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This Pie is out of this World

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Mercury

Goethe Pie Tectonic Ghost Craters on Mercury

It’s said that “art imitates life,” but how about baked goods imitating geologic formations!  Strange as it might seem, the MESSENGER spacecraft that has been orbiting the planet Mercury since March, 2011 has discovered unusual groups of ridges and troughs that do just that – imitate a common baked-good, a pie.  Families of extensional troughs or graben revealed by MESSENGER are encircled by contractional wrinkle ridges arranged in circular rings.  This pattern of ridges and troughs resembles the raised edge and cracks in a pie crust. But the analogy with “pie crust” doesn’t stop there. These families of landforms are directly associated with “ghost” craters, impact craters that have been flooded and buried by lava flows. The rim of the buried impact crater concentrates the contractional forces that forms a ridge ring, revealing the outline of the buried crater. So, to complete the analogy the impact crater is the pie pan.  We think the troughs or graben form from cooling and contraction of unusually thick lava flow units, like the custard filling cools in a pumpkin pie. It is the eruption and rapid accumulation of very fluid lava flows into thick cooling units in combination with global contraction from cooling of the interior of the planet that may explain why these families of tectonic landforms in ghost craters on Mercury have not been seen elsewhere in the Solar System.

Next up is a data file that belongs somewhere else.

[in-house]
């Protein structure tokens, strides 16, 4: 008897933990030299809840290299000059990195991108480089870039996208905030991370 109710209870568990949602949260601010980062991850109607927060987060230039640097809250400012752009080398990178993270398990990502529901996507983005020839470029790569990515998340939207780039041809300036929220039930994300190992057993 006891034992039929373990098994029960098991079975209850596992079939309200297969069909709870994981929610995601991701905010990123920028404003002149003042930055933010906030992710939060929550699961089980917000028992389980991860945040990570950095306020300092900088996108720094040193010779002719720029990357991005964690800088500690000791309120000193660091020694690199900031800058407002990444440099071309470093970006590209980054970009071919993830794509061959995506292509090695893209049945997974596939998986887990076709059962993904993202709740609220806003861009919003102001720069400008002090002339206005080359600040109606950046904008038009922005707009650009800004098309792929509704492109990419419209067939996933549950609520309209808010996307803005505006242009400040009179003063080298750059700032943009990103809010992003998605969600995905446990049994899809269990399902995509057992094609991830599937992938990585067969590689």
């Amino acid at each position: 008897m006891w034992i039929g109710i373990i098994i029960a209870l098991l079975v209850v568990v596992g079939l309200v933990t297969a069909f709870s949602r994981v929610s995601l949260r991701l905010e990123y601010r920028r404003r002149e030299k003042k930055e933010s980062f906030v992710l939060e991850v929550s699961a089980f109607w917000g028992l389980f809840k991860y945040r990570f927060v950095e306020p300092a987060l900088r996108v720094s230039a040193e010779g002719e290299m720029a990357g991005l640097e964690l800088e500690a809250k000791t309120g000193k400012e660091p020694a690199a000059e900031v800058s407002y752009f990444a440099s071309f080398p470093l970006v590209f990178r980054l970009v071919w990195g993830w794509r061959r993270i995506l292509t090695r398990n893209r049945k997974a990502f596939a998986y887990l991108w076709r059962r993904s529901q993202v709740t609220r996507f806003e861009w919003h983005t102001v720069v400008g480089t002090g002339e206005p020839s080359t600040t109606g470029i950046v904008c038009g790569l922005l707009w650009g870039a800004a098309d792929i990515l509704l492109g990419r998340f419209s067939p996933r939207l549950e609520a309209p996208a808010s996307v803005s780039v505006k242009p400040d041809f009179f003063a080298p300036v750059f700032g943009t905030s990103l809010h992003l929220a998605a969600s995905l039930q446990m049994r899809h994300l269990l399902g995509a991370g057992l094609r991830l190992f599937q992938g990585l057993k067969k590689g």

Dr. Tom Watters is a geologist in the Center for Earth and Planetary Studies at the National Air and Space Museum.

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